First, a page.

Seebeexee
Seebeexee
25 days ago

Mercedes: If the motorcycle is for sale relatively close to you, why not contact the seller posing as an interested buyer. Then, meet up with them to “check out” the motorcycle, and remove your license plate from the motorcycle either after you round the corner on a test ride, or just right in front of them. You’re not stealing anything since it’s your plate; plus, since they’re at least four degrees away from you with the bike having changed hands so many times, and since you’ve changed your name since you owned it, they won’t know you’re the owner of the plate.

If the bike isn’t local to you or for sale any more, definitely report the plate stolen and make sure the state has the motorcycle on record as having been sold.

NebraskaStig
NebraskaStig
24 days ago
Reply to  Seebeexee

I feel it’s a bit implied that Mercedes knew the correct avenue for trying to ‘sneak they’re plate away’. As much as one of us might try and pull this, teto.

Jb996
Jb996
25 days ago

“I can also report the license plate as lost or stolen.”
That’s the first thing I would do!

Drive By Commenter
Drive By Commenter
25 days ago

If I recall correctly, in NY the plates follow the owner’s registration, not the car. So plates move vehicles or get destroyed. So this could well happen in NY also.

Tim R
Tim R
25 days ago

Just tell the current seller you want to buy it, take off the tag and run!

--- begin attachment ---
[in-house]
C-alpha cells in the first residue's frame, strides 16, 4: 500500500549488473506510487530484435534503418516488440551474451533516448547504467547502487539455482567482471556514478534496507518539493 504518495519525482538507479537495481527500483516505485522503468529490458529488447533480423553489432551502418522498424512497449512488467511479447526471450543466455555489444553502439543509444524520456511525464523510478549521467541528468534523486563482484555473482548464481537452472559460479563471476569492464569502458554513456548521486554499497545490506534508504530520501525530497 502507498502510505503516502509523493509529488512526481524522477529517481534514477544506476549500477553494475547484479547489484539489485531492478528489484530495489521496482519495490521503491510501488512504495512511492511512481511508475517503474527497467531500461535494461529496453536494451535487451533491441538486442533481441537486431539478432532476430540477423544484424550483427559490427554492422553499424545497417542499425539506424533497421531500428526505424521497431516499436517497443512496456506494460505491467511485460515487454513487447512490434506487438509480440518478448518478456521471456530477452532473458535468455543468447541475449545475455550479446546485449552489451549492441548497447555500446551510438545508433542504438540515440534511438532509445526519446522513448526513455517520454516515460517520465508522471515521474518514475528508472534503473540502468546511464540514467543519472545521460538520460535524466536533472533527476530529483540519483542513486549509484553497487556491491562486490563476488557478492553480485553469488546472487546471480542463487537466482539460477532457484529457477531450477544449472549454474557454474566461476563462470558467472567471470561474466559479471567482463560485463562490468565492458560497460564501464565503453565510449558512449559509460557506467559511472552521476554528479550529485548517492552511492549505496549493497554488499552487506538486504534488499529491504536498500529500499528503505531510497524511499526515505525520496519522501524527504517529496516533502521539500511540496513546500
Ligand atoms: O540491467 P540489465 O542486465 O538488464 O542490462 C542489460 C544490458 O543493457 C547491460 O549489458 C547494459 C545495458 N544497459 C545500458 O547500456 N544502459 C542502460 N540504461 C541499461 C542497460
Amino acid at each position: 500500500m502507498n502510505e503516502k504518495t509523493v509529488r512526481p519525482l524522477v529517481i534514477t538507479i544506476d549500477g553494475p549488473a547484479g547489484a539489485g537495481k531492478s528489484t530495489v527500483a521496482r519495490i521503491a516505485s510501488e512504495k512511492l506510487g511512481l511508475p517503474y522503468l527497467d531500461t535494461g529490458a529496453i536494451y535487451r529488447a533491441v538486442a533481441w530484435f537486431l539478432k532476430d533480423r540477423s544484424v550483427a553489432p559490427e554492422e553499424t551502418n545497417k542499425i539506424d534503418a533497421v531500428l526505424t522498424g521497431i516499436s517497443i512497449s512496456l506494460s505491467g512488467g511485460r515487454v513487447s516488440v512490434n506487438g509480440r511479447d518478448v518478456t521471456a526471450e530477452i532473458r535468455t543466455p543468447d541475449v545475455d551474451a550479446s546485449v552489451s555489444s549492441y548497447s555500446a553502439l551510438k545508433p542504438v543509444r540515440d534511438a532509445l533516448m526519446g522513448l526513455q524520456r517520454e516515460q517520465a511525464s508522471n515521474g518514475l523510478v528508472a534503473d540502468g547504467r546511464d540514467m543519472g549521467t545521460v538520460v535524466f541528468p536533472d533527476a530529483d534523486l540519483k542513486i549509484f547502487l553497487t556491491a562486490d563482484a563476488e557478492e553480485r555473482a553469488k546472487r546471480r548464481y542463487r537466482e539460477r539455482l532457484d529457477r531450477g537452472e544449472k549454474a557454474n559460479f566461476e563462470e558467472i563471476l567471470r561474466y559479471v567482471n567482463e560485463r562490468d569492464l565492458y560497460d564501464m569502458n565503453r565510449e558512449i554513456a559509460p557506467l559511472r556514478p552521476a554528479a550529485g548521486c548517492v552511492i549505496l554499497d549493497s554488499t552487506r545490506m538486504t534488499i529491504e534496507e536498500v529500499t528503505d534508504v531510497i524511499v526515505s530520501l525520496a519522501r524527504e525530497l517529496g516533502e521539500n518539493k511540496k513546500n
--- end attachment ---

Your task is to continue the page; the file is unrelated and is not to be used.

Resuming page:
Nycbjr
Nycbjr
25 days ago

I had a similar problem when I bought my Veloster in 2020. I was issued a temp NJ license plate, about 2 weeks after I bought it I started receiving mail from the MTA bridge and tolls division about past violations (long before I bought my car) totally about 3000. The violation clearly was for a BMW and before the date of sale. Because of the pandemic it took months to clear up!

Cryptoenologist
Cryptoenologist
25 days ago

Many states handle this differently, in Minnesota and California the plates and registration status stay with the car or motorcycle. It doesn’t matter what the buyer does, the important thing is that you as the seller, fills out your portion of the title and submits it to the DMV. Once they have that, you are officially off the hook for the car. People still forget to do it(it’s free and extremely simple) and end up with the same problem you are describing.

Angry Bob
Angry Bob
25 days ago